Agriculture

Rice fields in Thailand

Yields of cereals crops such as rice and maize could decrease by up to 5% across Southeast Asia. However, this reduction in yield may be a best-case scenario. If crop growth does not respond positively to increased CO2 as expected, then reduction in yield may be as much as 30% or higher.

Other impacts of a 4 °C warming that will affect cereal yields include increased incidence of extreme temperature events (which affects grain production), increased risk of drought and increased potential for saline intrusion on vulnerable coastal agricultural land as a result of sea-level rise. The magnitude of these impacts on cereal productivity is at present not quantified but when accounted for could significantly reduce projections of future yields.

Temperatures

Estimates suggest that a 4 °C rise in temperature (by 2100 under a high end emissions scenario) may reduce cereal crop yields in South East Asia by up to 5% (Parry et al, 2004). However, this assumes that crop yields are positively affected by increased atmospheric CO2 concentrations. The validity of this assumption has been much debated in the scientific literature (Long et al, 2009). Certainly, if crops are unable to benefit from CO2 fertilization projections of yield decreases are significantly greater; over 30% in some studies (Parry et al, 2004).

In South East Asia, temperatures are already close to the physiological maxima for many crops. Thus, increases in temperature are immediately detrimental, increasing the heat stress on crops and water loss by evaporation. Studies suggest that a 4 °C rise in temperature at low latitudes could reduce maize yields by over 30 % whereas the same temperature increase at low latitudes has a much smaller impact on yield (Easterling et al, 2007). However, uncertainties related to the crop temperature response, in particular the sensitivity of crop yields to temperature, represent a large contribution to climate change uncertainty for most crops and regions.

Rainfall

Patterns of precipitation change are inherently more uncertain than temperature, especially at the regional scale. Any change in available water is likely to impact on crop yields in both rain-fed and irrigated systems (Lobell & Burke, 2008). Drought is a major determinant of global food security and is, even at present, the cause of significant agricultural disasters. In South East Asia, drought risk is expected to increase significantly (Li et al, 2009). Globally, yield reduction rates due to changing drought risk in maize increased by 14 % by 2100.

While the impact of climate change on precipitation will have large impacts on the supply of water, warmer temperatures will increase the evaporation and thus agricultural water demand. As such, irrigation demands in South East Asia are projected to increase; by 15 % in some studies (Döll, 2002).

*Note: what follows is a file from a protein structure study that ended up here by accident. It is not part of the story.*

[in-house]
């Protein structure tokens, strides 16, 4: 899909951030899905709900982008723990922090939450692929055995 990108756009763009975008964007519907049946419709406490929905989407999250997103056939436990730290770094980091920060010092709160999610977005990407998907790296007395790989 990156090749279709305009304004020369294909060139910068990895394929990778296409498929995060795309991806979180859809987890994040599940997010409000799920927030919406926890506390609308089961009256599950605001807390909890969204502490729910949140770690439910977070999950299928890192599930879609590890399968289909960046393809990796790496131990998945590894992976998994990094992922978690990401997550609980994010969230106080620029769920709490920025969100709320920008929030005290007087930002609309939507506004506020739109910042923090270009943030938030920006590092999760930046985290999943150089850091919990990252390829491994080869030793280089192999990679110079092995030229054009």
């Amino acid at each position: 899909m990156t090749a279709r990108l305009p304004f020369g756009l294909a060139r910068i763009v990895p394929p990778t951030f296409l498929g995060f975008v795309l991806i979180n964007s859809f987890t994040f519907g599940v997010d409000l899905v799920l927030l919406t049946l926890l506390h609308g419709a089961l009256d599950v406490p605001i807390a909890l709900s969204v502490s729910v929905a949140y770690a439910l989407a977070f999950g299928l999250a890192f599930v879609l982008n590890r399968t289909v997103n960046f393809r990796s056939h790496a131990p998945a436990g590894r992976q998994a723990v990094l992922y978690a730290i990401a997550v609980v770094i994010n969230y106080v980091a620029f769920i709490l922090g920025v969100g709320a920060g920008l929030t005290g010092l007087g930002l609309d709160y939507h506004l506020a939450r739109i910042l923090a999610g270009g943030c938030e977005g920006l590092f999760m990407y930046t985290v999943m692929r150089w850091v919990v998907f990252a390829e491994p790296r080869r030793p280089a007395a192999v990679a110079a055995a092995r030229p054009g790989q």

Extreme weather

Climate change is also expected to increase the frequency and magnitude of extreme weather events. Extreme temperature events can have significant impact on crop yields, especially if they coincide with key developmental phases such as flowering. Maize has been shown to exhibit reduced pollen viability for temperatures above 36 °C.

References

Challinor A.J., T.R. Wheeler, P.Q. Craufurd, J.M. Slingo and D.I.F. Grimes, 2004: Design and optimisation of a large-area process-based model for annual crops. Agricultural and Forest Meteorology, 124(1-2), 99-120.

Döll, P. ,2002: Impact of climate change and variability on irrigation requirements: A global perspective. Climatic Change 54(3), 269-293.

Easterling, W. E., P. K. Aggarwal, P. Batima, K. M. Brander, L. Erda, S. M. Howden, A. Kirilenko, J. Morton, J.F. Soussana, J. Schmidhuber and F. N. Tubiello, 2007: Food, fibre and forest products. In Climate Change 2007: Impacts, Adaptation and Vulnerability. Contribution of Working Group II to the Fourth Assessment Report of the Intergovernmental Panel on Climate Change, Eds M. L. Parry, O.F. Canziani, J. P. Palutikof, P. J. v. d. Linden and C. E. Hanson, Cambridge, UK: Cambridge University Press. 273-313.

Fischer, G., M. Shah and H. van Velthuizen, 2002: Climate change and agricultural vulnerability. Preprints, World Summit on Sustainable Development, Johannesburg, 160.

Gornall, J., R. Betts, E. Burke, R. Clark, J. Camp, K. Willett and A. Wiltshire, 2010: Implications of climate change for agricultural productivity in the early twenty-first century. Phil. Trans. R. Soc. B., 365, 2973-2989.

Li, Y. P., W. Ye, M. Wang and X. D. Yan, 2009: Climate change and drought: a risk assessment of crop-yield impacts. Climate Research 39(1): 31-46.

Lobell, D. B. and M. B. Burke, 2008: Why are agricultural impacts of climate change so uncertain? The importance of temperature relative to precipitation, Environmental Research Letters 3, 1-8.

Long, S. P., E. A. Ainsworth, A. D. B. Leakey and P. B. Morgan, 2009: Global food insecurity. Treatment of major food crops with elevated carbon dioxide or ozone under large-scale fully open-air conditions suggests recent models may have overestimated future yields. Phil. Trans. R. Soc. B., 360, 2011-2020.

Monfreda, C., N. Ramankutty, and J. A. Foley, 2008: Geographical distribution of crop areas and yields, physiological types, and net primary production in the year 2000. Global biogeochemical cycles. 22, GB 1022.

Osborne, T.O., D.M. Lawrence, A.J. Challinor, J.M. Slingo, T.R. Wheeler, 2007: Development and assessment of a coupled crop-climate model. Global Change Biology, 13, 169-183.

Parry, M.L., C. Rosenzweig, A. Iglesias, M. Livermore and G. Fischer, 2004: Effects of climate change on global food production under SRES emissions and socio-economic scenarios. Global Environmental Change, 14, 53-67.

Last updated: 17 December 2013